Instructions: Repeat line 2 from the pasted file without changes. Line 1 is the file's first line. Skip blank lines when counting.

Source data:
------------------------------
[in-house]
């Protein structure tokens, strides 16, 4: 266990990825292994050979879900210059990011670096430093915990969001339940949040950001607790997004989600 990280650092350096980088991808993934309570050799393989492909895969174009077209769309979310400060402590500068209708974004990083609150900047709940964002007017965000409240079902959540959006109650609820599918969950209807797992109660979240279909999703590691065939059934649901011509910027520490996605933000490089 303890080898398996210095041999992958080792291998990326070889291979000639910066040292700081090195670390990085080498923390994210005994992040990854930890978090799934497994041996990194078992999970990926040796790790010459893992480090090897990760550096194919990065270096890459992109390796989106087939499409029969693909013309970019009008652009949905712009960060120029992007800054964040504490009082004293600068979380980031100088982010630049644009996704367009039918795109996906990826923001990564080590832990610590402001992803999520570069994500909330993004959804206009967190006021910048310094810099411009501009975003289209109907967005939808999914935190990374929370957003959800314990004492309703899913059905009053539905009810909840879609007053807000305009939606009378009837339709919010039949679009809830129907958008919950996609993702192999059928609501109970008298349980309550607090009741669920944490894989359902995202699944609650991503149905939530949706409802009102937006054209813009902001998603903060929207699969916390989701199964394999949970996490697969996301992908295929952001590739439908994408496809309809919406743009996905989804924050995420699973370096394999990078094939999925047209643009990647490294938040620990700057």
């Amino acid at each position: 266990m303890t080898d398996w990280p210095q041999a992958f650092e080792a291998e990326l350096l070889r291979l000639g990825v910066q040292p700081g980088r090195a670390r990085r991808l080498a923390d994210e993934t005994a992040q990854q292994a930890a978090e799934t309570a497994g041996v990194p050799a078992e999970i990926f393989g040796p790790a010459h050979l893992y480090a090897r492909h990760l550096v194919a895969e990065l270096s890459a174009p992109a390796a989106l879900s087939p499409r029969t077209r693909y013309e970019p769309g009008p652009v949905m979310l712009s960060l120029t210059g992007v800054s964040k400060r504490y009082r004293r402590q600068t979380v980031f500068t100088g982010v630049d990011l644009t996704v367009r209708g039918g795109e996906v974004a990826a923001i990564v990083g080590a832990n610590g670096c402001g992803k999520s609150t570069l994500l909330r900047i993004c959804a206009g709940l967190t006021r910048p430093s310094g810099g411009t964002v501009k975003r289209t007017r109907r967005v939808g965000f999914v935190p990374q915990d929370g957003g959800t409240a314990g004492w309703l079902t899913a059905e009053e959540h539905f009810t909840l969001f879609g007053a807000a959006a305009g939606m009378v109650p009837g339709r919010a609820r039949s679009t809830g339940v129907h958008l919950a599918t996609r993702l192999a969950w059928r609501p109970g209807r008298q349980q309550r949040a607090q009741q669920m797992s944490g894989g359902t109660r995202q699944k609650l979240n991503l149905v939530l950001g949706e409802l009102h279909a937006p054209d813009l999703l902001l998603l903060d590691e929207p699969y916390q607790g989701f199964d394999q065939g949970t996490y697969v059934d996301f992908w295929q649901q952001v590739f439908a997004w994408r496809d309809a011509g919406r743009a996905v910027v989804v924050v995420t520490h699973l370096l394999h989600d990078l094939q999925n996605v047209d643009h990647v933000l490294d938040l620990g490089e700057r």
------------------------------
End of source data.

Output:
């Protein structure tokens, strides 16, 4: 266990990825292994050979879900210059990011670096430093915990969001339940949040950001607790997004989600 990280650092350096980088991808993934309570050799393989492909895969174009077209769309979310400060402590500068209708974004990083609150900047709940964002007017965000409240079902959540959006109650609820599918969950209807797992109660979240279909999703590691065939059934649901011509910027520490996605933000490089 303890080898398996210095041999992958080792291998990326070889291979000639910066040292700081090195670390990085080498923390994210005994992040990854930890978090799934497994041996990194078992999970990926040796790790010459893992480090090897990760550096194919990065270096890459992109390796989106087939499409029969693909013309970019009008652009949905712009960060120029992007800054964040504490009082004293600068979380980031100088982010630049644009996704367009039918795109996906990826923001990564080590832990610590402001992803999520570069994500909330993004959804206009967190006021910048310094810099411009501009975003289209109907967005939808999914935190990374929370957003959800314990004492309703899913059905009053539905009810909840879609007053807000305009939606009378009837339709919010039949679009809830129907958008919950996609993702192999059928609501109970008298349980309550607090009741669920944490894989359902995202699944609650991503149905939530949706409802009102937006054209813009902001998603903060929207699969916390989701199964394999949970996490697969996301992908295929952001590739439908994408496809309809919406743009996905989804924050995420699973370096394999990078094939999925047209643009990647490294938040620990700057």